Thursday, June 30, 2016

Keys Family Graveyard

I posted a few weeks ago about a cross-country hike I took in Joshua Tree National Park (Desert Bighorn Sheep). I never crossed any fences or passed any "no trespassing" signs, but I ended up in an area closed to the public along Keys Ranch Road. It's only accessible when you take a tour of Keys Ranch. Why do I bother to bring this up? Because of what I found as I was making my way back to my car.

I knew if I hiked along the wash it would lead me back to Keys Ranch Road, which I could follow back to my car. However, this particular wash had all kinds of interesting stuff in it! Old car springs, cans, broken dishes and bottles, etc, etc. 

The wash was so interesting that when it reached the road, I decided to follow the wash a little further (opposite direction of my car). That's when I spotted it.
An old graveyard with a metal fence around the perimeter sitting up on a beautiful knoll below the boulders. Wow, totally unexpected!
As I got closer, it became obvious that this was a small family graveyard. And not just any family, but the early pioneering Keys family! I was shocked because I didn't know this graveyard existed, and I've never seen any photos of the graveyard. A quick Google search of "Keys Graveyard" prior to publishing this post did not turn up any images... The graveyard must not be on the Keys Ranch tour, and is a well kept secret.
There are a total of about eight graves. Each headstone appears to have been hand-made, and each grave has a horseshoe on it. It's very touching and more than a little eerie to see a little family graveyard like this out in the middle of nowhere, and a reminder of how difficult life must have been. The grave above is of an 11-year-old boy, and below is a 5-day-old. Sad and touching.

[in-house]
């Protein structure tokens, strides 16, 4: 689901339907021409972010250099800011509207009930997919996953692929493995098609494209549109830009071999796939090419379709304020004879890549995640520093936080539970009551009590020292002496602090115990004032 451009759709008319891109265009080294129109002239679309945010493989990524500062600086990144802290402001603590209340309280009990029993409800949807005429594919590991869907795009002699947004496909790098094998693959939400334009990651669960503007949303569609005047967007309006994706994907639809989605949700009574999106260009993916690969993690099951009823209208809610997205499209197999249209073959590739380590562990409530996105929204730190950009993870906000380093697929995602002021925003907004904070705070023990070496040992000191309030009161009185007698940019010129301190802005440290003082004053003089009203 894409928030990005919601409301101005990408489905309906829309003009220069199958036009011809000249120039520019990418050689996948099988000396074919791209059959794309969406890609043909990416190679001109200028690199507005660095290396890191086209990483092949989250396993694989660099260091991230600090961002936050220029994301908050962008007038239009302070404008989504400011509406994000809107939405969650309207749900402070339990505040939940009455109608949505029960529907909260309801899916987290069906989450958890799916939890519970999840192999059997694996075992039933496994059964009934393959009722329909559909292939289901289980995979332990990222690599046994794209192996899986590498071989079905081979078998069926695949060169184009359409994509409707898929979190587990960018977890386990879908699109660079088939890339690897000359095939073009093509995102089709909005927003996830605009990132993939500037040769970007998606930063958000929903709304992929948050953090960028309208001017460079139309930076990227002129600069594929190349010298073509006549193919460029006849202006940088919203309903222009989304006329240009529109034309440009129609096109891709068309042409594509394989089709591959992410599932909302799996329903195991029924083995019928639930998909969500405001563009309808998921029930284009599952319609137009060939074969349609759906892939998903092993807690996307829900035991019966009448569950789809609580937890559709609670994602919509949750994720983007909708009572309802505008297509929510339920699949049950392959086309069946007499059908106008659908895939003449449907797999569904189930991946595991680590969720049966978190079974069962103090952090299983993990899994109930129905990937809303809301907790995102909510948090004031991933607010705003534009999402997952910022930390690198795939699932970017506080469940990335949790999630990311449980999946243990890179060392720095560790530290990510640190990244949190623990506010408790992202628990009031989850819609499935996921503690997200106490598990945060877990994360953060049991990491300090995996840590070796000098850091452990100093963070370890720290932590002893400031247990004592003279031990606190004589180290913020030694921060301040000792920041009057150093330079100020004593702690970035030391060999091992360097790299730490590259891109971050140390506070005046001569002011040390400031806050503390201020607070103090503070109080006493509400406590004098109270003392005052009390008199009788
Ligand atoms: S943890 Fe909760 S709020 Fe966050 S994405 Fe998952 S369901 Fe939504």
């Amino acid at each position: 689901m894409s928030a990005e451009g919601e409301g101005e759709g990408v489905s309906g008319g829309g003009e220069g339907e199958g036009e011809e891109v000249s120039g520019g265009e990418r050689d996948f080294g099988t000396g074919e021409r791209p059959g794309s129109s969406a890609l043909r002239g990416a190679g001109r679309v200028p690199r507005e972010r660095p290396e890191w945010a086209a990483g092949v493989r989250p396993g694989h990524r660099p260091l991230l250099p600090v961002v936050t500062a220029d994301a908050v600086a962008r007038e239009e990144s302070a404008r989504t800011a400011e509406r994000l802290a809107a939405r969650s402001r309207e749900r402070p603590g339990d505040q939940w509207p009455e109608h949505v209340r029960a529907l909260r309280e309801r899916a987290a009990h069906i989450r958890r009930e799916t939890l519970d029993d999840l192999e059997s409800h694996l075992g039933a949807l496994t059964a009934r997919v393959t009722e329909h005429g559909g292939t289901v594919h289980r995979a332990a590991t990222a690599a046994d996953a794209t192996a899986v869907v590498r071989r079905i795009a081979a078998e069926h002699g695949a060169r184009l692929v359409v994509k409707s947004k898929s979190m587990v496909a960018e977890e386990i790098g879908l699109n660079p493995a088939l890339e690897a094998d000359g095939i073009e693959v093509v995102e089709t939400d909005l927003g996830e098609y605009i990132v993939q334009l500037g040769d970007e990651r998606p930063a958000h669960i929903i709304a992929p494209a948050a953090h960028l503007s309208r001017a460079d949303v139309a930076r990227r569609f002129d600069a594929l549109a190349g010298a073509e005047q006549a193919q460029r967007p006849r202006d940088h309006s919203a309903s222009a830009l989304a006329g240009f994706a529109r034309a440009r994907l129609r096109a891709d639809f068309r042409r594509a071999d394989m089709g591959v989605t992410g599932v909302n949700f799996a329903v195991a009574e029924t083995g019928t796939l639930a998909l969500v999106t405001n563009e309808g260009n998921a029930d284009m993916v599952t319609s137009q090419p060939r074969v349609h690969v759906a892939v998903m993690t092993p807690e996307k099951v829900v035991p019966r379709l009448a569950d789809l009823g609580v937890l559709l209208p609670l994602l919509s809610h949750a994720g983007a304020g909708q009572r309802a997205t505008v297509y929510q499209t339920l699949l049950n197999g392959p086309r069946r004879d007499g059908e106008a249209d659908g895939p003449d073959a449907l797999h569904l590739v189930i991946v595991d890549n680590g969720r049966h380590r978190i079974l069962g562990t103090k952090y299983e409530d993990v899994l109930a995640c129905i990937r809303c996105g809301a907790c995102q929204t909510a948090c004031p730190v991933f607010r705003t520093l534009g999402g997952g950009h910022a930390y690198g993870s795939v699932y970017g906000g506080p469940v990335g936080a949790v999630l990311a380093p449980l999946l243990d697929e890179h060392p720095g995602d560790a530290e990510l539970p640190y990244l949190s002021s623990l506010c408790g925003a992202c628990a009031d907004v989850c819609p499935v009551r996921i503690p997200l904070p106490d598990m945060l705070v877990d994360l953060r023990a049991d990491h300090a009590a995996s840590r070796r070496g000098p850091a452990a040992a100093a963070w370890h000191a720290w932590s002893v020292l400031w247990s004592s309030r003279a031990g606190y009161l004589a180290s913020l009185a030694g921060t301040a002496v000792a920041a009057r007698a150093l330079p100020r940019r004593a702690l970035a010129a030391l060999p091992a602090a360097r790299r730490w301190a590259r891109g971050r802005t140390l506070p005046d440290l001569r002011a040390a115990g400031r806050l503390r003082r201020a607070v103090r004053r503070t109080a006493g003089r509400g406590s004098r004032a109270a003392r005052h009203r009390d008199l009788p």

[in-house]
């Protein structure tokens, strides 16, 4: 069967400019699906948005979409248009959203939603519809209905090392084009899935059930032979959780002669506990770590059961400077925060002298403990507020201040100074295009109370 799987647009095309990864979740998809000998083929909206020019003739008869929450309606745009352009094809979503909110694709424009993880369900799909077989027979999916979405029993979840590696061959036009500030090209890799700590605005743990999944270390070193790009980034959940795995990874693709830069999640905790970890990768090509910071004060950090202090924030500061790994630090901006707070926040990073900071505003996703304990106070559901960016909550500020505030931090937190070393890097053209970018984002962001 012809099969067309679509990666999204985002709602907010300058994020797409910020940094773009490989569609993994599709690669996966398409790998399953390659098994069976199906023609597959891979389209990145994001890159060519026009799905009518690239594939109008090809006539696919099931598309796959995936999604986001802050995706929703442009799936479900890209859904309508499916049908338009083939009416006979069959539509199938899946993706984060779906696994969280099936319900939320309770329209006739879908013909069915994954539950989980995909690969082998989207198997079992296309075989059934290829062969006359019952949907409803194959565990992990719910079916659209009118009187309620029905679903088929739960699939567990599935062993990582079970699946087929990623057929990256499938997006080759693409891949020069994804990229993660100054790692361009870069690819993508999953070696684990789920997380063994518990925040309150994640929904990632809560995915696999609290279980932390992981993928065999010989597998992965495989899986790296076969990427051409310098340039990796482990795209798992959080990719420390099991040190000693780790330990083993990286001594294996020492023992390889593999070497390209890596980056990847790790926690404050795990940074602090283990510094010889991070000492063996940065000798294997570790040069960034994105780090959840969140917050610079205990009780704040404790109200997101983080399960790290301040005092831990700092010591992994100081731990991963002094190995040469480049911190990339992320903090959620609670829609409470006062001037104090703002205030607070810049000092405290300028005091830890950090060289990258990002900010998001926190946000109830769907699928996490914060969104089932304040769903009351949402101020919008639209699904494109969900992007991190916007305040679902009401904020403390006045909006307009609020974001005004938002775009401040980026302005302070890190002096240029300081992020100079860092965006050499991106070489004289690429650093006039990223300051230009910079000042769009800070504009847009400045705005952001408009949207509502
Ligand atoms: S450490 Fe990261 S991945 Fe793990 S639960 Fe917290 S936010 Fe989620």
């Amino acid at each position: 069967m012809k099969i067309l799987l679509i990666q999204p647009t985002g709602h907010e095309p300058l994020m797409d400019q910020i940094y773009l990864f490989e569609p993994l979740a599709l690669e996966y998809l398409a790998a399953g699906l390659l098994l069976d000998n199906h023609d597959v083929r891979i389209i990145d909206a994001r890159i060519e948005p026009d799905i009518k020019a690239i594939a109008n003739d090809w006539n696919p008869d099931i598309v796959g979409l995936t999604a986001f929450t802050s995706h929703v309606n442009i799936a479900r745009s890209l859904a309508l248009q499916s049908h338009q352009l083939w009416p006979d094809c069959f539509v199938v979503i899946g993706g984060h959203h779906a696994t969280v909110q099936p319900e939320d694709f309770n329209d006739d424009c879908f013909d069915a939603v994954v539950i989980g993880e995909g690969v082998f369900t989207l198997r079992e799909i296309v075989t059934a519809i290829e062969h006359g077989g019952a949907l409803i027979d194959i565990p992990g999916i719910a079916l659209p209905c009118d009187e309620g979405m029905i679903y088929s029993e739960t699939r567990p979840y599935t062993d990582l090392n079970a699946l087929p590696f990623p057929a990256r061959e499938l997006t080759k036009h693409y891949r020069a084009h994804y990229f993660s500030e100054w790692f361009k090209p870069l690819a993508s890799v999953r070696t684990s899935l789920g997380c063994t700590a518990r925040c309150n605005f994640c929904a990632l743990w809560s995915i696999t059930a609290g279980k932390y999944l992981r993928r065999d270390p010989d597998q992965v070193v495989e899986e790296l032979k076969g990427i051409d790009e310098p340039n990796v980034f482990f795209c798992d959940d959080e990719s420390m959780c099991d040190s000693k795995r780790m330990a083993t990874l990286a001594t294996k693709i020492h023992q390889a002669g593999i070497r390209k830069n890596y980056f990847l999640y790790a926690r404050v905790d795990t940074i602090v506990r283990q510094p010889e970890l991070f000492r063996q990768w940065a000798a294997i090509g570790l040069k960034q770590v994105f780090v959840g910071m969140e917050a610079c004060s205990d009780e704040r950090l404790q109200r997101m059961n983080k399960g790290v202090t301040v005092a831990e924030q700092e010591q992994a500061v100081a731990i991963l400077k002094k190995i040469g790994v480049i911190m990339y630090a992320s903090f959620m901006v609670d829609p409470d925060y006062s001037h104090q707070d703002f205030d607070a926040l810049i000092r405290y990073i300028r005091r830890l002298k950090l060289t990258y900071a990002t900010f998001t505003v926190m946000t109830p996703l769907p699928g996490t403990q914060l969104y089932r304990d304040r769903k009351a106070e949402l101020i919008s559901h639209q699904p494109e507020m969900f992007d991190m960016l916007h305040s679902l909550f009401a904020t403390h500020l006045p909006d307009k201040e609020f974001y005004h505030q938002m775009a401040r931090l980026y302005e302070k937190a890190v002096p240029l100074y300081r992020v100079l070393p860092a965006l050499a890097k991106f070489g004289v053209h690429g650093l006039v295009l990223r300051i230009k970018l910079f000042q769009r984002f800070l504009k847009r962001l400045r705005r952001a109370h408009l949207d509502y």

Willis Lawton Keys (son of Bill Keys), 1/5/21 - 6/10/2015

This is the tallest and most ornate headstone in the Keys Family Graveyard. Could this be the grave of Bill Keys?? When I enlarge the image, I think I can just make out the name Frances, so this must be the grave of Frances Keys, Bills wife.

I didn't think much of this headstone at first. It's small and not very ornate and illegible to boot. However, since it's right next to Frances' grave, it says "Dad", and I can make out "1879" (the year Bill Keys was born), this has to be the grave of the late great Bill Keys.

After taking these pics, I made a hasty retreat back to my car, feeling a bit guilty about stumbling into an off-limits area. Bill Keys is held in extremely high regard and is a local legend, so hoping he isn't looking down on me shaking his fist!! I would hope he would say "Heck ya, share my story!!  That's why I donated by home and land to Joshua Tree National Park."